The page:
The WhisperGate cyberattack isn’t the only one that Russia-linked threat actors are suspected of carrying out against Ukraine in the last few months. On Monday, Symantec revealed the specifics of an espionage operation linked to a recognized organization. Russian advanced persistent threat (APT) actors have been waging numerous cyberattacks against Ukrainian targets for years. Some of these organizations are suspected of being part of or under the direct command of Moscow’s secret service.
In recent months at least two Russian state-sponsored organizations have been seen waging cyberattacks against Ukraine, particularly Gamaredon (aka Armageddon), Primitive Bear and Shuckworm, and maybe Sandworm (aka Iron Viking, Telebots, and Voodoo Bear). Gamaredon has been active since at least 2013 and has mostly attacked Ukrainian targets. It uses phishing emails to distribute off-the-shelf tools (e.g., RMS and UltraVNC) and bespoke malware (Pterodo/Pteranodon).
The Security Service of Ukraine (SSU) observed in a November 2021 report that the threat actor has begun deploying in-memory tools for credential theft and lateral movement, as well as an overall rise in complexity over the previous years. Gamaredon targeted a Ukrainian firm in the summer of 2021, and Symantec maintained a careful eye on the group’s behavior on the victim’s network. On July 14, a malicious document was sent to an employee’s PC, which installed the Pterodo backdoor.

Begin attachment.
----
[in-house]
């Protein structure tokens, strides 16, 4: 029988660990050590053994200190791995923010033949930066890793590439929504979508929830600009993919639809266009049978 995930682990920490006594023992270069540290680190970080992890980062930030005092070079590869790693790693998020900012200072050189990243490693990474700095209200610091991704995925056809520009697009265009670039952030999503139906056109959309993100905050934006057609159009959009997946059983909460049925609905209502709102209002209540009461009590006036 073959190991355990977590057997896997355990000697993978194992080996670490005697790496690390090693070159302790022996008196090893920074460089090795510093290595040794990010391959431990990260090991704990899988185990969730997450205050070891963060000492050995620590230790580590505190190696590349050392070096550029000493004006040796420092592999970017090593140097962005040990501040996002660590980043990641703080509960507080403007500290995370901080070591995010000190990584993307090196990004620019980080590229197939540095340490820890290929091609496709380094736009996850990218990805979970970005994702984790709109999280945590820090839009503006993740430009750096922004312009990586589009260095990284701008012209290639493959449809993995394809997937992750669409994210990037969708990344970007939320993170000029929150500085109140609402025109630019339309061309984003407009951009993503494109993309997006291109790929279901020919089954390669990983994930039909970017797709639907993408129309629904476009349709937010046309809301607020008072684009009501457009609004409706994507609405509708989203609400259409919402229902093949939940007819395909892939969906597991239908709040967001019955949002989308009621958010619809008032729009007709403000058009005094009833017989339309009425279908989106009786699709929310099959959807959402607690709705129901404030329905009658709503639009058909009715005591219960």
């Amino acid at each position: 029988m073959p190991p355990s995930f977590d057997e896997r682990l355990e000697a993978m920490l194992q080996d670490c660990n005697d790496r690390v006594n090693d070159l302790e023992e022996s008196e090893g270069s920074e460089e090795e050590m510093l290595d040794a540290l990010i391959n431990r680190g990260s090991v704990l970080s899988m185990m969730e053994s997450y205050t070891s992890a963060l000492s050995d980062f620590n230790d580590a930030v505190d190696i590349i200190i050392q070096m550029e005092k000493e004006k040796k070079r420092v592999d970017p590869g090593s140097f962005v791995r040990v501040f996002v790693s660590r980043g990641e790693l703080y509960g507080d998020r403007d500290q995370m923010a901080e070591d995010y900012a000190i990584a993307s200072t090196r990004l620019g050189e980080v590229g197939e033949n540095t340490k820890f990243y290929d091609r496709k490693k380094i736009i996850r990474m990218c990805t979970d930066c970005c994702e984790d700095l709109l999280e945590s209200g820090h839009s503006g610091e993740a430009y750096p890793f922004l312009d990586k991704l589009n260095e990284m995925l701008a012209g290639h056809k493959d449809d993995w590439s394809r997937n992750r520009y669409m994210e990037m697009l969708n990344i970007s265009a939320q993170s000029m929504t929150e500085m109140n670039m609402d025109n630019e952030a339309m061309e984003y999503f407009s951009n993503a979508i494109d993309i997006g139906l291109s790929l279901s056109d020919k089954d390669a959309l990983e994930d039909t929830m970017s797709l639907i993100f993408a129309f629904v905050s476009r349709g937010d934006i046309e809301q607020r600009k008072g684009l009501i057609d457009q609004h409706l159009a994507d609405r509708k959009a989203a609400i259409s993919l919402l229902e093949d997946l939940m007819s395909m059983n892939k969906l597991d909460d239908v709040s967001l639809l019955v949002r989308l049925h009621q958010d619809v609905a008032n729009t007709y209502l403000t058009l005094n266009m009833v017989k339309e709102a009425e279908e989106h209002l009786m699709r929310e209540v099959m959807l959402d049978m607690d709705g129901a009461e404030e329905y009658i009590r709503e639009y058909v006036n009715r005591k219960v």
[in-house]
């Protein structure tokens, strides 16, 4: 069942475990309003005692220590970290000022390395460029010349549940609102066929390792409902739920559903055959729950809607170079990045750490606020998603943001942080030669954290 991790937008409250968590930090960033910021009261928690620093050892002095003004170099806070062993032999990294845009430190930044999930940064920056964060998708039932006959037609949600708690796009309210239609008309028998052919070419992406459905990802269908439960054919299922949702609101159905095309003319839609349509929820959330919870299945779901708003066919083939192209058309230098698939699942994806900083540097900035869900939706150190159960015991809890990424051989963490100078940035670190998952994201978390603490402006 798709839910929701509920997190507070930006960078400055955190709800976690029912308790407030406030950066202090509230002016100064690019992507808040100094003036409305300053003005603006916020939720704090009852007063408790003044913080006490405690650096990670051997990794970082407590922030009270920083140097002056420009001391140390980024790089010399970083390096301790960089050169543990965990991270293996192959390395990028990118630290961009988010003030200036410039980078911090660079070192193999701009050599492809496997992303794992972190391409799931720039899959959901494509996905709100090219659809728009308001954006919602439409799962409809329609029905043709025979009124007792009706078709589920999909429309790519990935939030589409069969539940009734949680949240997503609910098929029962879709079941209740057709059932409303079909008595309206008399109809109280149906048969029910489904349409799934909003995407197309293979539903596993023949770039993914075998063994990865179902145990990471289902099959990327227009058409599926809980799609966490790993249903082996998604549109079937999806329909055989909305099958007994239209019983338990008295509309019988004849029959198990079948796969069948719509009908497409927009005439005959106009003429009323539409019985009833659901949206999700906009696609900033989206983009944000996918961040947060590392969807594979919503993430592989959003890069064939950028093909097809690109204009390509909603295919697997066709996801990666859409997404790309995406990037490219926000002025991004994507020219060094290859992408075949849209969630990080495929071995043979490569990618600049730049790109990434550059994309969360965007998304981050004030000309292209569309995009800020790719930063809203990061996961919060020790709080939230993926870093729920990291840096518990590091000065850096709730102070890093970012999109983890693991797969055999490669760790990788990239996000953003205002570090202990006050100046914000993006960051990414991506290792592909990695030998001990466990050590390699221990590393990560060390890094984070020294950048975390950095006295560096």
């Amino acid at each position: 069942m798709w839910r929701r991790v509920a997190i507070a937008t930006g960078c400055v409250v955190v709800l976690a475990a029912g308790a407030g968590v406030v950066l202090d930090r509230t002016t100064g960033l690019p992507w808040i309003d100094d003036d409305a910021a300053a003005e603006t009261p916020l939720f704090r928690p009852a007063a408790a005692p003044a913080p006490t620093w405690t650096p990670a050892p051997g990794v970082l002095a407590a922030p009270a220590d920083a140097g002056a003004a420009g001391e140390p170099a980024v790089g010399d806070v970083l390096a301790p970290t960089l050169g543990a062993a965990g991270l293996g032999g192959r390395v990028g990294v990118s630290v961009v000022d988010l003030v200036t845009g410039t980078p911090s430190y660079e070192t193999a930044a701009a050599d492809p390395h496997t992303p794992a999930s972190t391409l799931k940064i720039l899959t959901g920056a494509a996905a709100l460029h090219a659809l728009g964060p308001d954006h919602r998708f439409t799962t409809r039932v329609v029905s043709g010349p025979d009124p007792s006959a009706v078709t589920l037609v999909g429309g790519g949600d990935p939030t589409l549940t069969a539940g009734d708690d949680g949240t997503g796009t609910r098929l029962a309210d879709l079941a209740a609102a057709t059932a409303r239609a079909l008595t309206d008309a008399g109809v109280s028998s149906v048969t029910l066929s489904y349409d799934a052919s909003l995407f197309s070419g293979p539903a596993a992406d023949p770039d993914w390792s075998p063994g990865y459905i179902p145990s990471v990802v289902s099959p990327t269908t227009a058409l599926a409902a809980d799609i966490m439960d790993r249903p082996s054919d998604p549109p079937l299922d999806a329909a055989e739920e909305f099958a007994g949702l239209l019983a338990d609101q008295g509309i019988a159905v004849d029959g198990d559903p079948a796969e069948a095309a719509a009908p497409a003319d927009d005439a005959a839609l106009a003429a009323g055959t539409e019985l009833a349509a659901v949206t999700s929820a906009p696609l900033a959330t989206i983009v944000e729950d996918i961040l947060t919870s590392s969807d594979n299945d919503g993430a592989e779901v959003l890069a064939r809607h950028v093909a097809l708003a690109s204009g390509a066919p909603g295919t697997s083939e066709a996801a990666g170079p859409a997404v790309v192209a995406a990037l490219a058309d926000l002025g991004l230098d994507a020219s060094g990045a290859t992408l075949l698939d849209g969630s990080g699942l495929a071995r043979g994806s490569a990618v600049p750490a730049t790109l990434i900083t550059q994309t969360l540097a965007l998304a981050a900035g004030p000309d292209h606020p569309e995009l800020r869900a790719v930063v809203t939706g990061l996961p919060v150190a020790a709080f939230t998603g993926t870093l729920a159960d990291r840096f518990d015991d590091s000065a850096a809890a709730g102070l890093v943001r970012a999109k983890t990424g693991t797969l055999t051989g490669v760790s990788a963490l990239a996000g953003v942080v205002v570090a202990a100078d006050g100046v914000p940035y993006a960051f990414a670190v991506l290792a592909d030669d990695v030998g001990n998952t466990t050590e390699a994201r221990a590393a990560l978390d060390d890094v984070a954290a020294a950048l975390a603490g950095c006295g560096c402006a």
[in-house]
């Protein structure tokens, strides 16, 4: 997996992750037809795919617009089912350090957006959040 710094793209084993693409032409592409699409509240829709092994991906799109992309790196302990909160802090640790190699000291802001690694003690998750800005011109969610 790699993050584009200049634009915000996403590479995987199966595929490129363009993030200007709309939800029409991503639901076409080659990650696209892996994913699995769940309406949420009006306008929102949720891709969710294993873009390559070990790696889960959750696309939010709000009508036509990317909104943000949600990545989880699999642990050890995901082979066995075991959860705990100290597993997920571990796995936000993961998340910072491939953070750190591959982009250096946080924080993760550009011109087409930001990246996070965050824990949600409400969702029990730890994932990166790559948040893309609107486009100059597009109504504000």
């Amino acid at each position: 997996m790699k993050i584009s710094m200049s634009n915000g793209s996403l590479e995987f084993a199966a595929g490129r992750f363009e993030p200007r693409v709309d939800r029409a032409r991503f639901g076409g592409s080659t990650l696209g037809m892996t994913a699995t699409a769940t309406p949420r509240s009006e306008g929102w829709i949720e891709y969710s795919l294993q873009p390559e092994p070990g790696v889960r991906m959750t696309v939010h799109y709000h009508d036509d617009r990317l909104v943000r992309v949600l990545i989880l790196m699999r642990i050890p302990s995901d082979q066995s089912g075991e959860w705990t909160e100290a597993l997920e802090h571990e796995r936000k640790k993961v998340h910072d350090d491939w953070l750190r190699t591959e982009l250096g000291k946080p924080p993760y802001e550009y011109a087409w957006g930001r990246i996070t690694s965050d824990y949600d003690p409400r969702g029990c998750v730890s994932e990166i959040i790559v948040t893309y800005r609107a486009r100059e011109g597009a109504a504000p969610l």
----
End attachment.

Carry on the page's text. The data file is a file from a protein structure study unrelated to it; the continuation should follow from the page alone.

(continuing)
The attackers then ran multiple scripts, set a scheduled job for persistence, ran different commands, installed new versions of the backdoor, then went silent for two days before returning to run additional scripts and other malware variants. The attackers returned on July 28 to carry out another Pterodo variation, this time a dropper for a VNC client. The threat actor returned to the compromised system until August 19 to run more scripts and various types of their malware.
Separately, earlier this month, many Ukrainian companies were affected by the WhisperGate attack, which has yet to be linked to a single threat actor. According to CrowdStrike, the event resembles operations carried out by Russian state-sponsored APTs. CrowdStrike published a technical study of the attack two weeks before, claiming that it had discovered no similarities with the NotPetya attack or other activities ascribed to Sandworm – a group likely linked to the Main Intelligence Directorate of the General Staff of the Armed Forces of the Russian Federation (GRU).
Sandworm has previously attempted to conceal its anti-Ukraine activities by imitating ransomware attacks and establishing hacktivist identities that took public responsibility for parts of the group’s aggressive operations and disseminated data acquired from different government and commercial institutions. While the APT first used destructive malware (such as KillDisk or BlackEnergy) to target specific targets, the organization eventually shifted to supply chain penetration, alternative deployment strategies, and worm-like dissemination mechanisms to broaden the scope of attacks (like the NotPetya campaign or the BadRabbit attack).
According to a recent Crowdstrike report, while the WhisperGate attack has a smaller reach than Sandworm’s NotPetya campaign, it’s still unclear whether this was done on purpose or whether the same threat actor is behind both. The security firm also notes that there were attempts to distribute data purportedly stolen from Ukrainian government organizations shortly after the attacks, which could indicate that the hackers were attempting to “execute an IO campaign to successively release personally identifiable information (PII).”
The objective of the attempted data dumps was most likely to erode public faith in Ukrainian government institutions as relations with Russia grew. Destructive software, most likely disguised as ransomware, is expected to be used in future offensive operations against Ukraine.